RUSTY WALLACE --2-- Miller Lite Taurus
DO YOU FEEL SAFER IN YOUR CAR NOW? "Man, I tell you what, you ought to see the inside of my car. It is one uncomfortable car to get inside. I've got more safety stuff in that car than I've ever had in my life, but I think if I don't do that, then my peers and car owner and everybody would look at me like I'm an idiot. Everybody is doing it, we're learning more safer things and we better utilize it. I've got a new-style seat in it, I've got head restraint systems. I went back to the HANS device rather than the Hutchens for the Daytona 500. At places like Michigan and California, the smooth race tracks where you're not moving around a lot in the car, I'm gonna run the HANS. And then, at places like the road courses, Bristol and short tracks where you move around more, I'll go back to the Hutchens device because that gives me a little more movement. The seat, I told them, 'We've got it covered now as far as a big crash, I just hope we don't catch on fire because it would be hard getting out of these things.'"
DOES IT MAKE IT HARDER TO DO YOUR JOB? "When I was at the shop and we were putting all the safety stuff in the car I was getting madder by the minute because when you sit in the car it's restrictive. I bump my elbows and everything. I can hardly bend my head around. I'm locked in that thing like I'm not used to but I said, 'I guess you've got to have it.' Because of his (Earnhardt's) death, it's brought a lot of new safety thoughts about that maybe other people wouldn't have thought about in the past. I feel real safe in the car with all of the devices. I feel good. I am concerned about if we do get a fire, getting out in a timely manner because we've got so many restraints hooking us inside the car. The hole to get out of the car is smaller. The piece that goes alongside your head to protect you from hitting the wall really protrudes into the opening of the car. That's not a good deal, but I've practiced getting out of the car several times. I'll probably have my back ripped open and my head knocked open getting out if I had to hurry up. You've got to get into is real nice and easy the way it is."
WHAT SEAT ARE YOU GOING TO RUN? "I'm gonna run the aluminum Randy LaJoie seat. It's been altered by Team Penske a lot. It's got a Butler head support on it and a Randy LaJoie bottom, and a 20 percent alteration by Team Penske, so it's a little combo unit."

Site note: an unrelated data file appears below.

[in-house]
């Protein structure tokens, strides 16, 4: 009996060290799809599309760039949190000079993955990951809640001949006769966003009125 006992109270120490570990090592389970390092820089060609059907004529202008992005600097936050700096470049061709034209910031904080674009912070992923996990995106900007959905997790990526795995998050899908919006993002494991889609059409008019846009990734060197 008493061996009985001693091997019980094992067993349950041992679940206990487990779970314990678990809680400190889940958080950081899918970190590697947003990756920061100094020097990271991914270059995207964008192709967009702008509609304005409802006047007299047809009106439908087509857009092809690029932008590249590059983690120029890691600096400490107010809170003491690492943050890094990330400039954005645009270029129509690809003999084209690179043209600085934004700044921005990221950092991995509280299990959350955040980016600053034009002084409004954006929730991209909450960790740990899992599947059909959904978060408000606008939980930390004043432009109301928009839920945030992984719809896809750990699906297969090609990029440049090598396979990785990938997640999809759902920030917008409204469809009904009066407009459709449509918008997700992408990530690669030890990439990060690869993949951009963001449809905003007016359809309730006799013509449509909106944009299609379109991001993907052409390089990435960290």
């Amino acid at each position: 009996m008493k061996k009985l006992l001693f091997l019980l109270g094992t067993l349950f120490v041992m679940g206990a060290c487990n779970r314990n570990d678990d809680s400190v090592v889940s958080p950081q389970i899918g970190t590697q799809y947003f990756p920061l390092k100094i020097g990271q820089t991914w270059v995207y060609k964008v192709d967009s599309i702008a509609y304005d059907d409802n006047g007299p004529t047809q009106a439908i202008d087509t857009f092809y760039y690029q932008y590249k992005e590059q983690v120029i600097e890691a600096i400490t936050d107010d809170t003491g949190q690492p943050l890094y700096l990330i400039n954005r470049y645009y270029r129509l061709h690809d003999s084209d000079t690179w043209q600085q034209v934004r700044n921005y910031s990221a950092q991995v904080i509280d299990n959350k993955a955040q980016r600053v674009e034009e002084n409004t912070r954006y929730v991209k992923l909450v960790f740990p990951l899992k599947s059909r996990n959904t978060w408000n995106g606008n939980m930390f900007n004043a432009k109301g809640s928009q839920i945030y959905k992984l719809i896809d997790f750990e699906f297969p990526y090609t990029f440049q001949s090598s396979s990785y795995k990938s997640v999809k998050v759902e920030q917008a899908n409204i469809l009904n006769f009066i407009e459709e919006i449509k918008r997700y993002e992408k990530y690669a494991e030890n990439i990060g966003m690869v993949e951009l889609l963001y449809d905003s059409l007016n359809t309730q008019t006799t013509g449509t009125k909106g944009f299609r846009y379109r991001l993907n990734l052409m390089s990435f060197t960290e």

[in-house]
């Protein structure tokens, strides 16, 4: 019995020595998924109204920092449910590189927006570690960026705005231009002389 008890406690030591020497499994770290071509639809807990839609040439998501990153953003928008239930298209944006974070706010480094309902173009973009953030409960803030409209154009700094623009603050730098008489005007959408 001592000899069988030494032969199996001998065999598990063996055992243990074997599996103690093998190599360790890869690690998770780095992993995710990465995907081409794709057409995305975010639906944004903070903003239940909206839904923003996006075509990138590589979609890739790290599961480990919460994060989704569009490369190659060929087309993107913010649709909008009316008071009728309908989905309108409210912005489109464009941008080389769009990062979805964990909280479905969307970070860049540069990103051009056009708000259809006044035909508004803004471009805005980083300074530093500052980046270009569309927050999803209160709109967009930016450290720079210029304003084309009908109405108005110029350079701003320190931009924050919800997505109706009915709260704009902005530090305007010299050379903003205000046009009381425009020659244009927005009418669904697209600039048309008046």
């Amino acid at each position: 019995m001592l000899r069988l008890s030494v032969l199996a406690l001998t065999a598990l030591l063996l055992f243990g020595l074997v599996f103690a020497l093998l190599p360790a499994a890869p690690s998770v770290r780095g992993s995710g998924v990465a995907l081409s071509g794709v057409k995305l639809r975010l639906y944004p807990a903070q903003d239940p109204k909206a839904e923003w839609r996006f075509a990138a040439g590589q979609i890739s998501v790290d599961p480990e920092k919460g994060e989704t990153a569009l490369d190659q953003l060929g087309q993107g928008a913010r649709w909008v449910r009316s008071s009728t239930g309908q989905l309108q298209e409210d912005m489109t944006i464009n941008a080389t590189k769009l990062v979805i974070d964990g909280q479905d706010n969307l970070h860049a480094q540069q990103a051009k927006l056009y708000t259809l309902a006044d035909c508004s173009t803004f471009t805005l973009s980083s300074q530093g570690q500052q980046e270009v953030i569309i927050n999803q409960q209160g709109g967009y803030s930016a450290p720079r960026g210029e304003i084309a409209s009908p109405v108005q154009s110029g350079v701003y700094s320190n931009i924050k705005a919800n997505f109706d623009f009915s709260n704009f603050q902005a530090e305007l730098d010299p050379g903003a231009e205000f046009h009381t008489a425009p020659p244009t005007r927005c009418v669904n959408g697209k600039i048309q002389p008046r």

MARK MARTIN --6-- Pfizer Taurus
YOU CAME CLOSE TO A CHAMPIONSHIP IN '98. WHAT ARE YOUR THOUGHTS ON RUNNING FOR A TITLE? "That was a tremendous season. That was a year with a new team and new guys and a new car, and it was really a magical year for us. We know what we did then and we did the same thing every other year, too, so all we can do is make our best effort each time just like we did in '98 and in '90 as well and whatever results we get are what we get."
HOW ARE THINGS DIFFERENT SAFETY WISE THIS YEAR? "I think the single biggest difference is the HANS device. Some of the seats are better. Some people have really good seats and some people have okay seats and I'd put mine in the okay department, but the HANS device is the single biggest difference."
HOW LONG DID IT TAKE FOR YOU TO GET COMFORTABLE WITH IT? "It didn't take me long for the HANS. I started wearing it in March of last year and I've worn it since."
WHAT KIND OF RACE ARE YOU EXPECTING IN THE 500? "It'll be more towards the 2000 race and I think it'll be a great race. The 2000 race was a little bit different because that was the first year for the Monte Carlo and that car wasn't really a contender to win and now you have a number of different car makes that are contenders, so that will put a lot more teams out there in contention. I think it'll be a more interesting race. This is the biggest race of the year and you're gonna see the same kind of excitement in this race as you have in the past."